Tuesday 21 November - 0900
The Original Objectives of the NHMS were framed to develop and maintain a modern and evolving hydrological modelling platform support services and network that meets the needs of current and future water management across Australia. 5 broad objectives were defined to underpin the strategy:
David will present a review of where we are nearly 10 years on in the journey, and what are the future challenges as we move forwards.
David Dreverman is the Executive Director of eWater Ltd and has been a board member of eWater since 20XX. David recently retired as the Executive Director, River Management, Murray-Darling Basin Authority . David joined the Murray-Darling Basin Commission in 2000 as Manager, Assets, and was appointed General Manager, River Murray Water of the Commission in 2003. Prior to joining the Murray-Darling Basin Commission, David worked as a consultant in the engineering industry; with SMEC, Hydro Electric Commission, Tasmania and Australian Power and Water. David has been involved with large dam and hydro power projects, both in Australia and overseas for more than forty years.
Thursday 23 November - 0900
Achieving liveable, sustainable and resilient cities of the future requires an in-depth understanding of the complexities, uncertainties and priorities that characterise urban communities, environments and infrastructures. In this context, infrastructure planners, designers and managers are seeking innovative processes and tools that provide a sound knowledge base and facilitate effective communication across a diversity of stakeholders to identify integrated solutions that lead to robust planning outcomes.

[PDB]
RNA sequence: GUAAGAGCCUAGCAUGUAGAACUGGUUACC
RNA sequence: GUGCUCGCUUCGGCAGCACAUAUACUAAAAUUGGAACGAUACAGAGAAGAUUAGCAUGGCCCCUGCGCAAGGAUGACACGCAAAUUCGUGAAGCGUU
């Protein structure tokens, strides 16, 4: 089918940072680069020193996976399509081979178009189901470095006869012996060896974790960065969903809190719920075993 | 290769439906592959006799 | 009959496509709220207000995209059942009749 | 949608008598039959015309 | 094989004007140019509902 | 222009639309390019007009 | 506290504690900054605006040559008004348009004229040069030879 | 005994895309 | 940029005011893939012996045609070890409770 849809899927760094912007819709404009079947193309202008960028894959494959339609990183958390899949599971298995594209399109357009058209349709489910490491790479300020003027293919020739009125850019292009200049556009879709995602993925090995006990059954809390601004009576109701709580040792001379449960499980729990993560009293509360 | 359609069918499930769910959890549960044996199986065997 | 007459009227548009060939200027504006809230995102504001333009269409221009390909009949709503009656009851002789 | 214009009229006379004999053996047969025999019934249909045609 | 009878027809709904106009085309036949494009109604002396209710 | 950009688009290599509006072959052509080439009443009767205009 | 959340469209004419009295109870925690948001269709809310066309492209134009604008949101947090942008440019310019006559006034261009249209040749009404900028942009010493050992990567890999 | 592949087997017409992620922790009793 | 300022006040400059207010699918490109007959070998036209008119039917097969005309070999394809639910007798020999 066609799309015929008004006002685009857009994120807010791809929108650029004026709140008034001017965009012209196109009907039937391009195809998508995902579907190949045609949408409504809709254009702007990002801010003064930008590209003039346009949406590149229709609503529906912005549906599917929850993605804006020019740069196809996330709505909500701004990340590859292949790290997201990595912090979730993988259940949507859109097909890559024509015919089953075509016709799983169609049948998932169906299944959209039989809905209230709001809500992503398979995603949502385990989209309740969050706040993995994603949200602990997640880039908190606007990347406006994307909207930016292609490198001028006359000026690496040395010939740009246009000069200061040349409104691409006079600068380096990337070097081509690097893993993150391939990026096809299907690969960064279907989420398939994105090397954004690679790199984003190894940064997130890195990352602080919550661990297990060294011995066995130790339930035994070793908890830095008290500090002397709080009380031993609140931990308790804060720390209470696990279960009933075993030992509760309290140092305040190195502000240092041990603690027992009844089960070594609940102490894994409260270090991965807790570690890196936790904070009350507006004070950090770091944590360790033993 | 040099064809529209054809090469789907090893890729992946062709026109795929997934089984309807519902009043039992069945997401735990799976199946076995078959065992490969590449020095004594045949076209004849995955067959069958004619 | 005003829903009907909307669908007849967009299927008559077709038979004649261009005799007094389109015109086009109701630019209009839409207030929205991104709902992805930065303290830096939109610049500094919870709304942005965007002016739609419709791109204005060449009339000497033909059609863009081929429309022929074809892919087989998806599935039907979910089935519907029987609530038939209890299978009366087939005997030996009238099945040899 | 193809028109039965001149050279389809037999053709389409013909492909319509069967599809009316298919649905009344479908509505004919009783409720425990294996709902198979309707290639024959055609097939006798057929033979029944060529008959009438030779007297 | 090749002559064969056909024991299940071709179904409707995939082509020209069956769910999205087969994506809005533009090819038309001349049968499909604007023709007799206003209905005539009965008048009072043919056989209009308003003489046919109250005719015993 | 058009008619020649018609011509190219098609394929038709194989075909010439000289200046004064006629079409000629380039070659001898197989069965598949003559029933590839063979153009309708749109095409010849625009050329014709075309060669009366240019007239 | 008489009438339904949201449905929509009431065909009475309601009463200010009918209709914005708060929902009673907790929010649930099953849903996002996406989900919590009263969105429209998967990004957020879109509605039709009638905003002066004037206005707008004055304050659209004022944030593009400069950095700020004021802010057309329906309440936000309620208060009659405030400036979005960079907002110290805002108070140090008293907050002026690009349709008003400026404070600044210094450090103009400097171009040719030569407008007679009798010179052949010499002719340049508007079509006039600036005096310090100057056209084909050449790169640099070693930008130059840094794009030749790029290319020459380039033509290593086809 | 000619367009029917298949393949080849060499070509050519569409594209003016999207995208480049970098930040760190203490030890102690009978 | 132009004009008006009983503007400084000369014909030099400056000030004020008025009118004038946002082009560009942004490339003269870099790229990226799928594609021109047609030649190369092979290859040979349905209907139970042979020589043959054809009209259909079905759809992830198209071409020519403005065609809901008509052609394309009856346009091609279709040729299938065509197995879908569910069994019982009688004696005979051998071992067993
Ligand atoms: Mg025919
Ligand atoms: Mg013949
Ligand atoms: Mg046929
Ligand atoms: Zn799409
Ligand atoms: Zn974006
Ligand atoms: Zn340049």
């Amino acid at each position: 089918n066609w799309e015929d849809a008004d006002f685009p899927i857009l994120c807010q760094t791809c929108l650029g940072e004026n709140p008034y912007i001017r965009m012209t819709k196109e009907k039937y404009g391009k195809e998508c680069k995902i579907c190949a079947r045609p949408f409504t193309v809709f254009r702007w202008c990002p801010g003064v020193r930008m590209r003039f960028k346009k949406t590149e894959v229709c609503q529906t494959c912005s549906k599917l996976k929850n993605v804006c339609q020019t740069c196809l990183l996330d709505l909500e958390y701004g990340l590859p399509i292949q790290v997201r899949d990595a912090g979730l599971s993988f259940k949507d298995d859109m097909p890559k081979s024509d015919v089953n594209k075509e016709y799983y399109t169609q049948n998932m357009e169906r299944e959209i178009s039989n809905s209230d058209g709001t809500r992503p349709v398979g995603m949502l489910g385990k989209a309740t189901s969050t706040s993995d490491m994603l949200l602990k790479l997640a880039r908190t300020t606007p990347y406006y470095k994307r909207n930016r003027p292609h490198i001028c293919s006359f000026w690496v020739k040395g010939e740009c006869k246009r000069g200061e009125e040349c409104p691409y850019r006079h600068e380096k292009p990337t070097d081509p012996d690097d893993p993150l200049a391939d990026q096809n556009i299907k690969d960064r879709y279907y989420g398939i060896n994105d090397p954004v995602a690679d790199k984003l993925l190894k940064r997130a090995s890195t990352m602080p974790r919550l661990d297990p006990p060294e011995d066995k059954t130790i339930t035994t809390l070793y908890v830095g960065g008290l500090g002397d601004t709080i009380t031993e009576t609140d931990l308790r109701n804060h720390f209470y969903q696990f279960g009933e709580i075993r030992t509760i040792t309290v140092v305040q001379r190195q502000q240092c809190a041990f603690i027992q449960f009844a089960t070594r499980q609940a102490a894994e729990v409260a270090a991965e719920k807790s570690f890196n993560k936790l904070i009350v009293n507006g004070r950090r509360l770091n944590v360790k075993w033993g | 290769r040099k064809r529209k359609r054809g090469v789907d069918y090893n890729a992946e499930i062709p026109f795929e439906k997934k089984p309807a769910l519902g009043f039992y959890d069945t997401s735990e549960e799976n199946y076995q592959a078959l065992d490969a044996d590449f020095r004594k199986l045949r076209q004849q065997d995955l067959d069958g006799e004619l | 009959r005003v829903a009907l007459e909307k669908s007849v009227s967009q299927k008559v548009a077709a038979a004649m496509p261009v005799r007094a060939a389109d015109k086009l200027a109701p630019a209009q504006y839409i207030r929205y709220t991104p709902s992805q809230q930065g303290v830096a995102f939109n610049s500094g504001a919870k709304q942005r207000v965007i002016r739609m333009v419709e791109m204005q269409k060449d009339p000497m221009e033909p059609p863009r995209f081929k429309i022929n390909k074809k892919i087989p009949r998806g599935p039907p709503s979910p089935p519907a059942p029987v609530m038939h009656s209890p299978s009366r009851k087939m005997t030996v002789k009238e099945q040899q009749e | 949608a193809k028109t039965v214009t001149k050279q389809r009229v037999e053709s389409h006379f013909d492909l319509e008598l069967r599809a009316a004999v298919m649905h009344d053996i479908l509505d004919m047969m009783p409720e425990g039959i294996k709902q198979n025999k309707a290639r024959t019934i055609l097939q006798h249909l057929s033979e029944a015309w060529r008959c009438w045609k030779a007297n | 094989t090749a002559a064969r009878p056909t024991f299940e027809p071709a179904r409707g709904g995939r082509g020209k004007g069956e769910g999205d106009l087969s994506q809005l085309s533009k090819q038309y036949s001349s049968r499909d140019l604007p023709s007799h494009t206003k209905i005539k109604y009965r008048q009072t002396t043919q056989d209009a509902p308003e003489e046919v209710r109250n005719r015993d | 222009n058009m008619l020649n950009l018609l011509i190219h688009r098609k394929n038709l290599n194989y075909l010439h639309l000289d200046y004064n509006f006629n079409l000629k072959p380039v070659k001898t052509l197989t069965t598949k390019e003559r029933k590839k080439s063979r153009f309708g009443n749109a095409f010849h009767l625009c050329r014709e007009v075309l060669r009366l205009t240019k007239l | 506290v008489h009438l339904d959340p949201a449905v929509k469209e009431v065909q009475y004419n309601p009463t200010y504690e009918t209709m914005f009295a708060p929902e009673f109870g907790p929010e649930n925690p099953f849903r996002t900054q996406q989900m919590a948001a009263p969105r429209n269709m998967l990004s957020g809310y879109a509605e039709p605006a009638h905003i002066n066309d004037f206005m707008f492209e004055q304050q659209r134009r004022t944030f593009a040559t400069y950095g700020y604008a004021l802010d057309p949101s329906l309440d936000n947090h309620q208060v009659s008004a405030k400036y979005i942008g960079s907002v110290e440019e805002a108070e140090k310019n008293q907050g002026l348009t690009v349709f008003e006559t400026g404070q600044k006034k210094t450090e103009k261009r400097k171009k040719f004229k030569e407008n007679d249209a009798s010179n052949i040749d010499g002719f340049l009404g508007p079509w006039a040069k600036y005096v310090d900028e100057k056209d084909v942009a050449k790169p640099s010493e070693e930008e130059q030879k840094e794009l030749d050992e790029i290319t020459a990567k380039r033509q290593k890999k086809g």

The Cooperate Research Centre for Water Sensitive Cities (CRCWSC) is developing a range of such tools to support industry adoption and utilisation of key research outputs from the CRCWSC research program to support mainstreaming of water sensitive technologies and practices. These tools are focused on addressing current limitations, as identified by CRCWSC participants, and can be used to:
The Water Sensitive Cities Toolkit (WSC-Toolkit), for example, integrates a range of CRCWSC research outputs as easily accessible modules to assist planners, designers and engineers in assessing the multiple benefits of water sensitive urban design (WSUD). Its capabilities include (i) the assessment of stream health and ecosystem indicators as an extension to eWater’s MUSIC, (ii) the microclimate assessment model to assess the impact of WSUD to mitigate extreme heat impacts, (iii) the rapid assessment of concept designs on the total urban water cycle, (iv) the economic evaluation model to support the development of robust business cases, as well as (v) downscaled future rainfall data.
The WSC-Toolkit is underpinned by an online decision-support platform that integrates a range of GIS data (e.g. digital elevation, urban from), environmental, census, and climate data, to enables users to rapidly set up, visualise and analyse complex urban case studies to assess the effectiveness of water sensitive policy, design and infrastructure solutions across the urban water system under many different scenarios.
This presentation will discuss the development of the WSC-Toolkit and will showcase its application to challenging case studies.
Dr Christian Urich is a Lecturer with Monash University’s Department of Civil Engineering, exploring the dynamics of integrated urban systems and their linkages between the city, its water infrastructure and socio-economic systems. In particular, his research focuses on how these dynamics and feedbacks can be modelled in an integrated way to explore scenarios for sustainable and robust adaptation strategies. Christian is part of the Australian Government’s Cooperative Research Centre for Water Sensitive Cities and the Monash Water for Liveability Centre, working in close collaboration with economists, urban designers and social scientists. Christian is leading this interdisciplinary work to develop decision support and benchmarking tools that integrate the biophysical, social and economic dimensions of a city’s integrated urban water system to inform adaptive policy planning.